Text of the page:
An ugly duckling by the sea

The restoration of this Cumbrian town's potentially stunning Georgian homes is helping to make it attractive to buyers. And it's only 20 minutes' drive from the Lake District, says Chris Arnot
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The Independent Online

Bob Pointing, the chief executive of the regeneration company West Lakes Renaissance, had his first view of Whitehaven 20 years ago, when he was hiking around Cumbria. He was not impressed. "There were some fine Georgian houses," he recalls, "but my overwhelming impression was of stucco frontages covered in green slime."

Bob Pointing, the chief executive of the regeneration company West Lakes Renaissance, had his first view of Whitehaven 20 years ago, when he was hiking around Cumbria. He was not impressed. "There were some fine Georgian houses," he recalls, "but my overwhelming impression was of stucco frontages covered in green slime."

Debra Law wasn't impressed either, and she had been born and brought up there. "When I was 18," she says, "I thought it was the worst place in the world." She fled to Manchester and then to Newcastle. Eventually, however, she came back. "My friends have started doing the same, after going away to university," she says. "A lot of small businesses are springing up, started by people in their thirties and forties."

Her own business is in property. She buys up some of those rundown Georgian town houses and restores them through her father, Bill Robson, a builder who's still working at 73. And working very effectively, judging by 10 Howgill Street, which his daughter bought just over a year ago.

For £55000, she acquired two spacious living rooms and four bedrooms. But the building was almost derelict at the time, totally lacking in modern amenities.

Anything recognisable as a kitchen or bathroom was noticeable by its absence. The property now has stylish examples of both, plus a wealth of original features -- staircases and fire places, window seats and a fine, dry cellar.

Number 10 is back on the market for £210,000, and number 11 is also available for a mere £125,000. It's a similar size but is currently split into three self-contained flats and, as it says on the specifications, there is "scope for updating and refurbishment".

Whitehaven seems to be stuffed with Georgian town houses, in various states of repair, at a fraction of the price you would pay in the more central areas of the Lake District.

"Even a two-bedroom terrace in Keswick would set you back between £300,00 and £350,000," says Liz Bolger, area manager of an agency called Your Move. "Whitehaven is only 20 minutes away, but it's less congested, it's by the sea and you can still buy large properties at very reasonable prices. We're seeing a growth in people who are moving into the area and using the internet to work from home."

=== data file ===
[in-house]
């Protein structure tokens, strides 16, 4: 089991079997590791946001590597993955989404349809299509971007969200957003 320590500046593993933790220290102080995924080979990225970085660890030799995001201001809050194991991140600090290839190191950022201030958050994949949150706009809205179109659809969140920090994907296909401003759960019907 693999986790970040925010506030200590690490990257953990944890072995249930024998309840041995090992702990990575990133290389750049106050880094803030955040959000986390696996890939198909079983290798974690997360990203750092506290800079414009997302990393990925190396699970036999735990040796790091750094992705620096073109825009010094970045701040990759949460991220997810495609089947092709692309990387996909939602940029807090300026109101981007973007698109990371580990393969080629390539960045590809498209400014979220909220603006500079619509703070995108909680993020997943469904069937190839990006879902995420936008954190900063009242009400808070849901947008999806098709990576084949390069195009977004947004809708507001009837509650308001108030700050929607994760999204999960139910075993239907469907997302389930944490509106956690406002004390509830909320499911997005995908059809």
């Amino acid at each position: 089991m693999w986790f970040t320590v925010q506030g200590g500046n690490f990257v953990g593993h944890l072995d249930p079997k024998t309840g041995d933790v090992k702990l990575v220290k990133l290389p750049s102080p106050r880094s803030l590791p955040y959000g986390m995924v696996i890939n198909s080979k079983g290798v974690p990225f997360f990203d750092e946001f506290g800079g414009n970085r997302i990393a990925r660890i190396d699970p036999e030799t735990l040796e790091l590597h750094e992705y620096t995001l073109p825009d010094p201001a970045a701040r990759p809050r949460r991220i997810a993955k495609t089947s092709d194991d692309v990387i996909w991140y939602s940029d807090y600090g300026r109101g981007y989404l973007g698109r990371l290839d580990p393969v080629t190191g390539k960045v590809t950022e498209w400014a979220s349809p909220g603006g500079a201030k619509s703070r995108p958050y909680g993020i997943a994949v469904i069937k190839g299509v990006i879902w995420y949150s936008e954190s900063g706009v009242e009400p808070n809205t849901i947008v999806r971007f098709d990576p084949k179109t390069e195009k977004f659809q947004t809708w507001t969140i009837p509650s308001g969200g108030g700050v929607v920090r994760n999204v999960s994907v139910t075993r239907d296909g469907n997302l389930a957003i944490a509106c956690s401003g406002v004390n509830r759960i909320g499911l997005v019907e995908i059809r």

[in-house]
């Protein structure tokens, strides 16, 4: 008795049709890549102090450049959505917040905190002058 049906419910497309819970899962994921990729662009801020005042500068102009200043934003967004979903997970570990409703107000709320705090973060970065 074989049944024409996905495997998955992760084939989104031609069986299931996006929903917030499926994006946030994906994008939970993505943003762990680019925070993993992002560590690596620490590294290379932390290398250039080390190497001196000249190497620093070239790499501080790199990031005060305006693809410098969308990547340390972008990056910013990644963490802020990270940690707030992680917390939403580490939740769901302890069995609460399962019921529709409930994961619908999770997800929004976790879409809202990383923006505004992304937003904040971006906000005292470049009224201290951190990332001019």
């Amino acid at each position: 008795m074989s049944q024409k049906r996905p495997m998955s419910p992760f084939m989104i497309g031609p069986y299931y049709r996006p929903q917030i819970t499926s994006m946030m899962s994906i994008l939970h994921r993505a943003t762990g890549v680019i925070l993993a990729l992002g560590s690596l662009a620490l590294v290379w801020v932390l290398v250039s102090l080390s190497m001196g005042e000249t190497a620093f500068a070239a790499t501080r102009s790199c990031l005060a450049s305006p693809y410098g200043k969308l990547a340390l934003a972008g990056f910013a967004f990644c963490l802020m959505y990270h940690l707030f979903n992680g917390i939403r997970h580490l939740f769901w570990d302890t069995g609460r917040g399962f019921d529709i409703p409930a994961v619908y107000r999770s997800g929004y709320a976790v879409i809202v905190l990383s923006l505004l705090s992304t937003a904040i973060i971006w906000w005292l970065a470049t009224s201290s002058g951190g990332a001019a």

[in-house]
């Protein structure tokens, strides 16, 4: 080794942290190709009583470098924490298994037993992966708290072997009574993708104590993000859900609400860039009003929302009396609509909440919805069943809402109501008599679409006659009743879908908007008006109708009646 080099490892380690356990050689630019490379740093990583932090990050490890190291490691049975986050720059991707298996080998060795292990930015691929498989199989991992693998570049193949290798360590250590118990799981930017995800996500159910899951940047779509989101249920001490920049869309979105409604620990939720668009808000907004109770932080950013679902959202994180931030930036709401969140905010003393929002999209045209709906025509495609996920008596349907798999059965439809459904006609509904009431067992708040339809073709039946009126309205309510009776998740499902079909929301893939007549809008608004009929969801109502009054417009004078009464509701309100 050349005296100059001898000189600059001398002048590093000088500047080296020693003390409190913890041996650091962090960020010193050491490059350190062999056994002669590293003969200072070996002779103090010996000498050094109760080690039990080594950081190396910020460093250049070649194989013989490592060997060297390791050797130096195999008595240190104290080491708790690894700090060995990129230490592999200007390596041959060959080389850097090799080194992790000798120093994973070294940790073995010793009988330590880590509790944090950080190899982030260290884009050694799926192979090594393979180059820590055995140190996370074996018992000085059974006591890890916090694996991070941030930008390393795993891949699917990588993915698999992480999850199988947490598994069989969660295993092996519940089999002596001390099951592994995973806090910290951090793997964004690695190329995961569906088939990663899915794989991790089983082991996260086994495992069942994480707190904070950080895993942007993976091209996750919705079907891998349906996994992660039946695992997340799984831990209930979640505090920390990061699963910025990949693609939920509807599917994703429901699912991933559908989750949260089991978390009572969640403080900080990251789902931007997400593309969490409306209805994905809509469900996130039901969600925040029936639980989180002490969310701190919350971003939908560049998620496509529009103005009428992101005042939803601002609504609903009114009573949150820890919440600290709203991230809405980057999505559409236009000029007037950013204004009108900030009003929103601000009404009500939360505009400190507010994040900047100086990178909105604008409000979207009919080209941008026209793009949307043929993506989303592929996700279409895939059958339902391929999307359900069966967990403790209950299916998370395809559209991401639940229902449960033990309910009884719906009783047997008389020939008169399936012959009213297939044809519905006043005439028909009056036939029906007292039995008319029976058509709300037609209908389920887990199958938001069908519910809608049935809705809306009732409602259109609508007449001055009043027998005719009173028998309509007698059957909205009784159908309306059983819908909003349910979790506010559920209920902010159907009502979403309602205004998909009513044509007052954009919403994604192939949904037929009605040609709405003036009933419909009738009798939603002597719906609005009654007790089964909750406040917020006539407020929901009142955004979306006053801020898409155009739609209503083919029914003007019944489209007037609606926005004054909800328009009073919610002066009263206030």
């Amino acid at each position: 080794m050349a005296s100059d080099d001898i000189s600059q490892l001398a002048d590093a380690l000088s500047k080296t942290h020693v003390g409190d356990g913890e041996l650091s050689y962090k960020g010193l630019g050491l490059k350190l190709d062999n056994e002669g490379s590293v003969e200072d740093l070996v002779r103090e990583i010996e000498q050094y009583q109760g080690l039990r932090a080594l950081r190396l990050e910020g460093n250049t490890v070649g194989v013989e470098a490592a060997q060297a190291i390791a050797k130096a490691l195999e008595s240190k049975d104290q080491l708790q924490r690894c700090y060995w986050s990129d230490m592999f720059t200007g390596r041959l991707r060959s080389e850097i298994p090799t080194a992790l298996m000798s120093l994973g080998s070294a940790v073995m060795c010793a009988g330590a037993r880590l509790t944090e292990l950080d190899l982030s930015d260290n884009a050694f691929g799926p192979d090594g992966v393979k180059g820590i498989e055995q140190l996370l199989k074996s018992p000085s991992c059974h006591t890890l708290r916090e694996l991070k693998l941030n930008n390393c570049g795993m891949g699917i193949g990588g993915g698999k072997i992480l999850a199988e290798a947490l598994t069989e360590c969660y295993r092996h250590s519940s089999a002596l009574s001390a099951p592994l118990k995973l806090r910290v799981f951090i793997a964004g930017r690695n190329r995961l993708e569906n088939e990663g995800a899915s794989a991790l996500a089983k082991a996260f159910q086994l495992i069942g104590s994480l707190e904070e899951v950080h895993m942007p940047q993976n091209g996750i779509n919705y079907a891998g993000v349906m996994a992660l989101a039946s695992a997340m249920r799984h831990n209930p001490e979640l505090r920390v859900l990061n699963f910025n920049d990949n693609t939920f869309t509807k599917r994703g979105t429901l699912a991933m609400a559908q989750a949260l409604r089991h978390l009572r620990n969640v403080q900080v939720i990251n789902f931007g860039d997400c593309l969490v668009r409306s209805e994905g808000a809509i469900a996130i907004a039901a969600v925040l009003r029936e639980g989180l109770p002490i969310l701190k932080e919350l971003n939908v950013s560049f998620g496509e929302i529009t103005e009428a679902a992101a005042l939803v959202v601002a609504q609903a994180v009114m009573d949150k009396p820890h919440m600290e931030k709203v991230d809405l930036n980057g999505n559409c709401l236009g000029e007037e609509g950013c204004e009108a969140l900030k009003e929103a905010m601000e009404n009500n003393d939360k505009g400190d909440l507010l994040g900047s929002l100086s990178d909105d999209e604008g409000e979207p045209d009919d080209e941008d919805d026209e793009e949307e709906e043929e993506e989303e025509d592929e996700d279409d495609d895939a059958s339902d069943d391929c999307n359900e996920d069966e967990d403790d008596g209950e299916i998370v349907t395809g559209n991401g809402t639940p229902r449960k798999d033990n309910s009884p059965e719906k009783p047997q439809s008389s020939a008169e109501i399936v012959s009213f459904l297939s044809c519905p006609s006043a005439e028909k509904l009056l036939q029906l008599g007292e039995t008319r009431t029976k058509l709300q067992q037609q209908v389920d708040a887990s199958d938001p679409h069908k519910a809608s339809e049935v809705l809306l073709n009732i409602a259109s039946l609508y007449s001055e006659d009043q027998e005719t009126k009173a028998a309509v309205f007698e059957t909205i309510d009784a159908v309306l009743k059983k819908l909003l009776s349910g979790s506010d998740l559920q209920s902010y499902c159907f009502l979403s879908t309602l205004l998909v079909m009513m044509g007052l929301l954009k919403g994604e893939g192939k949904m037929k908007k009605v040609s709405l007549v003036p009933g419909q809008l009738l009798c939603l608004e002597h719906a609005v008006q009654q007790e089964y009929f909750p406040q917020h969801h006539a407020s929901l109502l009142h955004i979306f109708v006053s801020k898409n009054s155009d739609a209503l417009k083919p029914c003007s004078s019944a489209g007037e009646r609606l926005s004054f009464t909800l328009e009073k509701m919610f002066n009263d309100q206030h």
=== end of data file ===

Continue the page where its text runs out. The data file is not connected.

Which begs the question: why did the town seem so depressing 20 years ago? "It was very rundown," says Pointing, whose regeneration efforts in the West Lakes area started two years ago. "There was a mining tradition here, but coal was on its last legs. Latterly, the harbour became economically dependent on importing phosphorus."

Phosphoric rock had to be ground down for use by a local chemical plant, which tended to make the sea air of Whitehaven a little dusty. It's much cleaner now - on the face of it, anyway. The phosphorus trade collapsed almost overnight in 1992, leaving the town dependent on tourism, fishing and nuclear reprocessing.

Sellafield's brooding presence is evident, 10 miles down the coast, beyond the delightful seaside village of St Bees. More than 7,000 people work at the plant, making it easily the largest employer in Cumbria - for the time being, at least. While the future of nuclear power in the UK remains in the balance, the decommissioning of Sellafield is underway. Cleaning up the nuclear waste could take anything from 10 years to 150, depending on which report you read.

Although the recent leak of highly radioactive fuel through a fractured pipe posed no threat to the public, it is likely to make the clean-up process even more protracted. Scientists, engineers, risk assessors and technical staff have started to move on to the recently created West Lakes Science Park.

And where will these incomers choose to live? "They'll probably be attracted to Cockermouth, which is closer to the motorway," says Terry Ponting, of the Whitehaven Development Company. "But there are lots of wonderful buildings here. The whole centre of town is a conservation area. After all, Whitehaven was the first pre-planned, post-medieval town in the country. And it was laid out by Sir Christopher Wren."

Wide streets sweep down to a harbour where the pleasure craft in the new marina outnumber the fishing boats. "We still get some fat langoustines landed here," says Ricky Andalcio, who runs a restaurant serving modern British cuisine on the road to St Bees. Most locally caught seafood, however, goes abroad or south to Ricky's native London. An East Ender, he says he has no regrets about straying to a place not far from the Scottish border.

Which makes it intriguing to speculate how and why Wren made the journey here. Apparently, he was a friend of the local landowners, the Lowthers, after whom the town's main street is named. There are at least four estate agents here, all of whom seem to be doing steady business.

Green slime on the stucco is nowhere near as common as it was 20 years ago.

10 Howgill Street is available for £210,000 through Your Move, www.your-move.co.uk; 11 Howgill Street is for sale through Grisdale's, 01946 693931

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